when love is not enoughRating: 4.75 stars
Buy Links: 
 Amazon | All Romance
Length: Novel

This novel begins with a suicide. It’s a hell of a way to start a book, and I can’t say I wasn’t a little apprehensive about it. I feared the entire novel would follow a course of pain and despair and, while I understood the subject matter means not all will be roses and unicorns, I didn’t think I could handle such an emotional read. What Wade Kelly does, however, is infuse tragedy with hope, pain with healing, and desperation with determination. This is, undoubtedly, a very sad story. But there are lessons to be learned, and there’s an obvious desire to keep others from following this devastating path.

Jimmy Miller is just a regular kid. He’s under a lot of pressure from his mom to get good grades and help around the house, especially since she divorced Jimmy’s dad. Jimmy splits his time between his parents. He has a best friend at home named Matt, who is gay and a bit of a man slut. While visiting his parents, Jimmy meets Darian, and quickly realizes that, not only is he gay, he’s falling in love with this beautiful emo boy.

We know from the first paragraph that Jimmy killed himself and both Matt and Darian are left to deal with the aftermath. As some sort of miracle, they find each other and are able to rely on one another during such a difficult time. Neither Jimmy nor Matt were out, so finding solace from their grief from other sources is difficult. Matt is able to give Darian support and vice versa, and it seems that soon they have more in common than just their love for Jimmy and sadness over his death.

This book is interesting in that Matt finds Jimmy’s journal in the first couple of pages, and so we see this story progress not only from the present day interactions between Darian and Matt, but also through Jimmy’s journal entries and recollections. Of course, we know that the suicide is coming, so you read with trepidation and a bit of dread, but Kelly managed to counterbalance that emotion with the beautiful budding relationship between Darian and Matt. The support that they show to each other is sweet and life-affirming, so it kept me from feeling too miserable about what I knew was eventually going to happen as the plot develops.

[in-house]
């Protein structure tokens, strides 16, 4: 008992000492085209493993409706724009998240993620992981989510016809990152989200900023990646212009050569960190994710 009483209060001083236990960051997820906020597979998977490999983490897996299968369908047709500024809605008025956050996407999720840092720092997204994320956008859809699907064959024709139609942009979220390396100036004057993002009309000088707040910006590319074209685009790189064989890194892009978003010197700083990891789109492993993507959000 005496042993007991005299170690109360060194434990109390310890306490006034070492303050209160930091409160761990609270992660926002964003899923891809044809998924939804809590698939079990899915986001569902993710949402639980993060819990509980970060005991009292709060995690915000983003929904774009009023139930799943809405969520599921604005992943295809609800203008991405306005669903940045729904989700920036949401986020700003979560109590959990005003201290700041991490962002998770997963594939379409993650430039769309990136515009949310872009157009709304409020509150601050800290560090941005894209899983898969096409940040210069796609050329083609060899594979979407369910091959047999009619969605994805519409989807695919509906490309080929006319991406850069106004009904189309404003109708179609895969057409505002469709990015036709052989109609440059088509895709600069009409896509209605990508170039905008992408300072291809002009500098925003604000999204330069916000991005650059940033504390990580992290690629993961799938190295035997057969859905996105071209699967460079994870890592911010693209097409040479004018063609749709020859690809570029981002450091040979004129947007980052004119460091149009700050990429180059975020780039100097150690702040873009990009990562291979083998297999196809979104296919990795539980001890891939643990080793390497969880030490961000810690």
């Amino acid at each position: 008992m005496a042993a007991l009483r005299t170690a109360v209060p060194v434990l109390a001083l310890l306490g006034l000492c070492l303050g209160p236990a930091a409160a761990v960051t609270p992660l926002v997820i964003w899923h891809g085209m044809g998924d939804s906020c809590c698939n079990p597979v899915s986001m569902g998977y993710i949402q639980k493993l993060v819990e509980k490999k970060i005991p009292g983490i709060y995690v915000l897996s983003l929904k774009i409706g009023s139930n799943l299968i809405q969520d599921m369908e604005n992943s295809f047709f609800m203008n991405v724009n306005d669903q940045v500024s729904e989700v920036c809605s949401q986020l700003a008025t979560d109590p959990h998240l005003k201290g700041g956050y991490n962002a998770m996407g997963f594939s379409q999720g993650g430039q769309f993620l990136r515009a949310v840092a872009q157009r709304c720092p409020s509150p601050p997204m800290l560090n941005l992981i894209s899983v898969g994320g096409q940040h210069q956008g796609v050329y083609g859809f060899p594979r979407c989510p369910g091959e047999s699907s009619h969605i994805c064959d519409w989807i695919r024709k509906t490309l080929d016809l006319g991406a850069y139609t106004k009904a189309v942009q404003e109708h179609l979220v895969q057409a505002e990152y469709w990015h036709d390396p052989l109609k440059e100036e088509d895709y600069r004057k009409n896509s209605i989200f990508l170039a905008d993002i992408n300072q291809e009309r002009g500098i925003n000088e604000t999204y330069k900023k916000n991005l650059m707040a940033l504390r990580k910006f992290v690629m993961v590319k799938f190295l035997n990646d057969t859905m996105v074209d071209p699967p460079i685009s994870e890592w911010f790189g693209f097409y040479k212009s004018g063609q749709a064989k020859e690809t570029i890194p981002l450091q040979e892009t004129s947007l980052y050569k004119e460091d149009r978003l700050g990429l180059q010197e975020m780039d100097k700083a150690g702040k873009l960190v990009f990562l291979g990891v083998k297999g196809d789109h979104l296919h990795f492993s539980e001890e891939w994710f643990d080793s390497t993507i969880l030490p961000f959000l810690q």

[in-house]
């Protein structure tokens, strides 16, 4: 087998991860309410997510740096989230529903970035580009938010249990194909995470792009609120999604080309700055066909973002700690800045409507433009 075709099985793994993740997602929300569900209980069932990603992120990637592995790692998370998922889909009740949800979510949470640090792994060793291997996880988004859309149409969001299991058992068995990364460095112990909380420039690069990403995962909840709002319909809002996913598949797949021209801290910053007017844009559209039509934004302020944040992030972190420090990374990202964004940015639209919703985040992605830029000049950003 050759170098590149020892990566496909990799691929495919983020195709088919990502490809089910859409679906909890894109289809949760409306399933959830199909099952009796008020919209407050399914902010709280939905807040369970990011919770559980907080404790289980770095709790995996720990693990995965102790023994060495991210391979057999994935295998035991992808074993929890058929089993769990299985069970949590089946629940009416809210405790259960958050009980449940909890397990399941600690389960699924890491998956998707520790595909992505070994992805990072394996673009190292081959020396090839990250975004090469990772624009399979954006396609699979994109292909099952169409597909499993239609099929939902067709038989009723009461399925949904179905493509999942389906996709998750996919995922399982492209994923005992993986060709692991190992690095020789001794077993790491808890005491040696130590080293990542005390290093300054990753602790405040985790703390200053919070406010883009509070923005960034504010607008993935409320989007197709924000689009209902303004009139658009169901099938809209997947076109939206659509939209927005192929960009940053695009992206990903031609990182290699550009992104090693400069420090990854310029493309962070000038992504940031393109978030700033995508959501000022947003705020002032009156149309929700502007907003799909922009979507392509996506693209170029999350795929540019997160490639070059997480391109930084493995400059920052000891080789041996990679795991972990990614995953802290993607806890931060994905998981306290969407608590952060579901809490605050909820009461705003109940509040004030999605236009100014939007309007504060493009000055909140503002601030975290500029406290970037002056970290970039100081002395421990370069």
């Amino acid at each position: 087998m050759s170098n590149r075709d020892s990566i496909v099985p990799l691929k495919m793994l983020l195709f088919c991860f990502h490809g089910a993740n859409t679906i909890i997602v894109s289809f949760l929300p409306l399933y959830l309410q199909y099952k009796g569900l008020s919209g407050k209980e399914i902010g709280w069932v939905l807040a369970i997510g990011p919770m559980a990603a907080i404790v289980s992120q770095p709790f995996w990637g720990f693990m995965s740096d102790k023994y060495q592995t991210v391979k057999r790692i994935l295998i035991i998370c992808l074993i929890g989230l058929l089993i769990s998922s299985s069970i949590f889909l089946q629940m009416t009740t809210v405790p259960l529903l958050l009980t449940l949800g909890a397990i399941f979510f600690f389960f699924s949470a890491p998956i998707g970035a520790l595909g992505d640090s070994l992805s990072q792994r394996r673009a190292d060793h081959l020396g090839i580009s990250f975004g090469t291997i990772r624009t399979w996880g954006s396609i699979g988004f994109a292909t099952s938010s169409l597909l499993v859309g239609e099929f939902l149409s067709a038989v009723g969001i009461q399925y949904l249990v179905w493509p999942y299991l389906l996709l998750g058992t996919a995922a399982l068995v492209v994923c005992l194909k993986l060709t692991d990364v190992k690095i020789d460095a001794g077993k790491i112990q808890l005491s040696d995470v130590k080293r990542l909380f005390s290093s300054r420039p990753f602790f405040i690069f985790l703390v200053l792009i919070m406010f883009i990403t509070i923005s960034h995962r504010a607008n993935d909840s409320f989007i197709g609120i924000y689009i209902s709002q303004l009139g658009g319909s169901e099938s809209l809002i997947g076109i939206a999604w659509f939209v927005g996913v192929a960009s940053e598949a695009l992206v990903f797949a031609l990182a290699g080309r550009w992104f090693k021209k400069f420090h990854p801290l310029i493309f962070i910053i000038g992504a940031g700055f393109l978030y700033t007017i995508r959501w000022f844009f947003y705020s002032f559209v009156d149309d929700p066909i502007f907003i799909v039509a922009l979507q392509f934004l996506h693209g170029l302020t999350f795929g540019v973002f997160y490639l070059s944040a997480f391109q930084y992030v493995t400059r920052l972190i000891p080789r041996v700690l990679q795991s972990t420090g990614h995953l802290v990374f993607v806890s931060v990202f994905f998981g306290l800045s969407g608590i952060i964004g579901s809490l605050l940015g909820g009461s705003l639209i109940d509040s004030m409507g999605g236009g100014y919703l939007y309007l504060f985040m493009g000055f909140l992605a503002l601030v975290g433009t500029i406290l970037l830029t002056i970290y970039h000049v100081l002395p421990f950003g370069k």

I loved all of the characters, though I wish we would’ve been able to be witness to more of Jimmy’s relationship with his mother, however painful that may have been. Because that relationship played such a strong influence in his suicide, I didn’t really feel the build-up as much as I would’ve liked. To me, he seemed like just a kid who was having troubles at home and struggling with his sexuality, but I didn’t feel that despair and loneliness and sense of giving up that I would’ve expected from him.

Besides that, though, I really loved this book. The relationships between both Darian and Matt and Darian and Jimmy (and even Matt and Jimmy) were both loving and adorable but also packed full of chemistry. There’s a joke in the book about how they would’ve made a great threesome and, if I can joke in the midst of this serious subject matter, I completely agree. They all brought out the best in each other, which made it all the more heartbreaking to know Jimmy ends his life before he even has a chance to live.

Toward the very end, Matt gives a speech in church that just cements this novel’s status as a not to be missed read. I find Kelly’s perspective on religion compelling. Matt is Christian and gay and still maintains his devout beliefs, but he’s able to articulate the problems with Christianity — that there are those who simply do not emulate Christ and that, in doing so, they are the ones who are wrong, not those who they persecute under the guise of “saving” them. It’s beautifully written and not at all preachy and focuses on loving your fellow man; I found it to be both powerful and inspiring.

This is not a light read, but it’s one I whole-heartedly recommend. The horrifying reality is people are committing suicide all of the time because they think they have no choice, and this is a moving commentary on the society that inadvertently helps lead them to this decision. It’s heartbreaking, but full of hope. We can hope that Darian and Matt are able to be masters of a different kind of fate — one that is full of love and acceptance and openness. It’s going to be a long, tough road, but they seem up for the task. And there’s a sequel coming soon!

Amy sig

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